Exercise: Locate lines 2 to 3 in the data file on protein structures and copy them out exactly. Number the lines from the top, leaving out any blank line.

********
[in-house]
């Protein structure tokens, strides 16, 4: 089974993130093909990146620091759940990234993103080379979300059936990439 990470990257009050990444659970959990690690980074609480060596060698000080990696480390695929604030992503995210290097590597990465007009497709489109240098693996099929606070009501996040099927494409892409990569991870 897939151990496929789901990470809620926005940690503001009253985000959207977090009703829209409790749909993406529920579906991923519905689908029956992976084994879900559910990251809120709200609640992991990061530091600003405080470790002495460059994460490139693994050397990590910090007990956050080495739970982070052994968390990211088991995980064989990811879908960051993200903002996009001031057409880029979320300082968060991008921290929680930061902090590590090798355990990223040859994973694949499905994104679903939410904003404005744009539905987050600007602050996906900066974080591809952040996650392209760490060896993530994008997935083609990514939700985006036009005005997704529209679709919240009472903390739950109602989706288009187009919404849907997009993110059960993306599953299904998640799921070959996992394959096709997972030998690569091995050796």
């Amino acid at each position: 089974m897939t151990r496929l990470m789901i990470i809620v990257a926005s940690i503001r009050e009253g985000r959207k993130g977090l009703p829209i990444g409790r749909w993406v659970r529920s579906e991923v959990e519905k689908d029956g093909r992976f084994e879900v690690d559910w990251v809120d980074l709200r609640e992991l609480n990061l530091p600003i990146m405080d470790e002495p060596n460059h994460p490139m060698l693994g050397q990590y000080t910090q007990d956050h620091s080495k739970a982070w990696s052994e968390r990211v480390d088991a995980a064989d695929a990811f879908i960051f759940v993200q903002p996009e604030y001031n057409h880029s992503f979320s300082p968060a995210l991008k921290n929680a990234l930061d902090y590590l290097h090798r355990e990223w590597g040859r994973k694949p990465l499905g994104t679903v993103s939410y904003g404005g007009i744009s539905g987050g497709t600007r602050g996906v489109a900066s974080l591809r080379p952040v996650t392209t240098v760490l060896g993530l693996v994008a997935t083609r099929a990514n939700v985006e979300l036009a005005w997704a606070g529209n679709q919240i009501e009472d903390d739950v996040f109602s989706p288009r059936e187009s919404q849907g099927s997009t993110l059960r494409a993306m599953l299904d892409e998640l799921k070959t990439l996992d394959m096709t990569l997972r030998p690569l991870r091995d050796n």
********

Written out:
């Protein structure tokens, strides 16, 4: 089974993130093909990146620091759940990234993103080379979300059936990439 990470990257009050990444659970959990690690980074609480060596060698000080990696480390695929604030992503995210290097590597990465007009497709489109240098693996099929606070009501996040099927494409892409990569991870 897939151990496929789901990470809620926005940690503001009253985000959207977090009703829209409790749909993406529920579906991923519905689908029956992976084994879900559910990251809120709200609640992991990061530091600003405080470790002495460059994460490139693994050397990590910090007990956050080495739970982070052994968390990211088991995980064989990811879908960051993200903002996009001031057409880029979320300082968060991008921290929680930061902090590590090798355990990223040859994973694949499905994104679903939410904003404005744009539905987050600007602050996906900066974080591809952040996650392209760490060896993530994008997935083609990514939700985006036009005005997704529209679709919240009472903390739950109602989706288009187009919404849907997009993110059960993306599953299904998640799921070959996992394959096709997972030998690569091995050796």
């Amino acid at each position: 089974m897939t151990r496929l990470m789901i990470i809620v990257a926005s940690i503001r009050e009253g985000r959207k993130g977090l009703p829209i990444g409790r749909w993406v659970r529920s579906e991923v959990e519905k689908d029956g093909r992976f084994e879900v690690d559910w990251v809120d980074l709200r609640e992991l609480n990061l530091p600003i990146m405080d470790e002495p060596n460059h994460p490139m060698l693994g050397q990590y000080t910090q007990d956050h620091s080495k739970a982070w990696s052994e968390r990211v480390d088991a995980a064989d695929a990811f879908i960051f759940v993200q903002p996009e604030y001031n057409h880029s992503f979320s300082p968060a995210l991008k921290n929680a990234l930061d902090y590590l290097h090798r355990e990223w590597g040859r994973k694949p990465l499905g994104t679903v993103s939410y904003g404005g007009i744009s539905g987050g497709t600007r602050g996906v489109a900066s974080l591809r080379p952040v996650t392209t240098v760490l060896g993530l693996v994008a997935t083609r099929a990514n939700v985006e979300l036009a005005w997704a606070g529209n679709q919240i009501e009472d903390d739950v996040f109602s989706p288009r059936e187009s919404q849907g099927s997009t993110l059960r494409a993306m599953l299904d892409e998640l799921k070959t990439l996992d394959m096709t990569l997972r030998p690569l991870r091995d050796n």